There could be people at the airport that will try to harass you. They have no evidence that you're on your hijrah. They've seen dozens of people take the same trip. If someone offers you a ride to the border, refuse it and ignore him without attracting attention. Just go to your hotel and wait for instructions. If they tell you to wait for a phone call, then wait for a call. The bottom line is, as the document states, “hear and obey”.
If you're told you have to wait for one or two days, don't be impatient and always keep your mobile phone charged and by your side. If you realize you were not picked up, or if you find a missed call on you phone, don't worry, they will call you back. If the person coming to collect you smokes or doesn't wear a beard, worry not. It is better not to leave your hotel, unless it's strictly necessary and, if you really have to, notify the people in Syria. A piece of advice is repeated several times: stick to instructions, no paranoia even if there are delays.
The cost of the taxi that will take you to the border is roughly 50 dollars and will take the sisters on dirt and possibly dark roads and up to a safe house where one of the ISIS's sympathizers will host them. Once there, there will be rooms for women and food and beverages will be provided until the crossing of the border. Inside the safe house, the sister will also be granted the possibility of being alone in her room.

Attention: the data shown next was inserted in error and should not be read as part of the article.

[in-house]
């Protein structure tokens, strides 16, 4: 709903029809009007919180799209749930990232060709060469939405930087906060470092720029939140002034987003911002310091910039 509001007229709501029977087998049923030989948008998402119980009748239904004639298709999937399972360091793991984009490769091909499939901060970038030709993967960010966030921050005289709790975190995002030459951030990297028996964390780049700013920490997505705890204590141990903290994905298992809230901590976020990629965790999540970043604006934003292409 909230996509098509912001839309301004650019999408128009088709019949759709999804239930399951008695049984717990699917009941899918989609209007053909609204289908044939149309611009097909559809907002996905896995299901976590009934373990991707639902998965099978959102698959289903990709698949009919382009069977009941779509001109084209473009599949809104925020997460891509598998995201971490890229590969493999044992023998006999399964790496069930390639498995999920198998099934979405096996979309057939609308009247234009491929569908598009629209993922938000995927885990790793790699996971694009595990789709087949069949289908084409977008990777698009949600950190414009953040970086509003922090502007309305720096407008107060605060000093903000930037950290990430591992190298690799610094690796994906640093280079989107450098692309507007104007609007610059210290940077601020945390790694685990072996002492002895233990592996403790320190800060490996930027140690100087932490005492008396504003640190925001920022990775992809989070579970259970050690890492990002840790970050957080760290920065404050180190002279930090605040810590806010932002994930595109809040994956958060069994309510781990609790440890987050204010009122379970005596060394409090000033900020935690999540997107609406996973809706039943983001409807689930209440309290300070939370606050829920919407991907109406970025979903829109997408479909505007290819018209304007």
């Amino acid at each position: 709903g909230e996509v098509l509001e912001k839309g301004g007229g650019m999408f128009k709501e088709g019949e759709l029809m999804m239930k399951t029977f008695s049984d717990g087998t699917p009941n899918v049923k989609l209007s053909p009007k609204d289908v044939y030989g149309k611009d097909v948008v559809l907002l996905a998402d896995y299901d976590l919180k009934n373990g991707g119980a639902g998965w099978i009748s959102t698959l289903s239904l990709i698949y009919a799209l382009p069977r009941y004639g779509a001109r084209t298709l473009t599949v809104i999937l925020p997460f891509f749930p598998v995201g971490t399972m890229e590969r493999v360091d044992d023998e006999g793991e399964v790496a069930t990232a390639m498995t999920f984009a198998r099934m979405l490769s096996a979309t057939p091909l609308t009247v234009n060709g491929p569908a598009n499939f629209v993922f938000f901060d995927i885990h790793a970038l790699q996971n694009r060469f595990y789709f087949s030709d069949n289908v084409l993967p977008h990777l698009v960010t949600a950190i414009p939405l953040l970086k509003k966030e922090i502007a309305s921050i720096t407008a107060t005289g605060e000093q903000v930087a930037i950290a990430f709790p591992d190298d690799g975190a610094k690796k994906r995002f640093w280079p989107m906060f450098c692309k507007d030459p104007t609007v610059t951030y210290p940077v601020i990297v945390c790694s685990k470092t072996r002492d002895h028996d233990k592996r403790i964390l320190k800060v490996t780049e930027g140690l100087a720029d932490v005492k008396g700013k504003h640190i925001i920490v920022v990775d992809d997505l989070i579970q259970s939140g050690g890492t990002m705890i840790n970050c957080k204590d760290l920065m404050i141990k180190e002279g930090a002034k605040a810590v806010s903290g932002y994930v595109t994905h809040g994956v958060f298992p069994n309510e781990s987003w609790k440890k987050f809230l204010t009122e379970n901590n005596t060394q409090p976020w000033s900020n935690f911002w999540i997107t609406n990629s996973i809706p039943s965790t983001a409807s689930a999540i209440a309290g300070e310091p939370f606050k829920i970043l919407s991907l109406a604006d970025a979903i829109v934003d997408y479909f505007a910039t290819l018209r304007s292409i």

From there on, new instructions will be provided on how to cross the border. This will generally happen at night or at dawn. The sister will be told just a few minutes before hand, although delays could be caused by the transit of Turkish police border patrols. The luggage will be left in the safe house and the volunteer will have to take along all of her valuables. This is because the unattended luggage could be searched by the owners of the house that, the manual underlines, are not Islamic fighters, but mere sympathizers. The bottom line is: the ISIS doesn't steal.
When the right time comes, the crossing of the border will take place. Usually it will be running (wear comfortable shoes and clothes) and if there are children along someone will help them out. The suggestion is to bring along another dress, called “Abaya” in Arabic, because during the border crossing the sister might have to crawl under the barbed wire and one will have to cover her “awrah”. The term refers to the intimate parts in Islam, their exact definition is a matter of debate among muslim scholars.
Once the Al Dawla has finally been reached, the handbook suggests you take a breath of fresh air: “That's how the Shariah feels like”.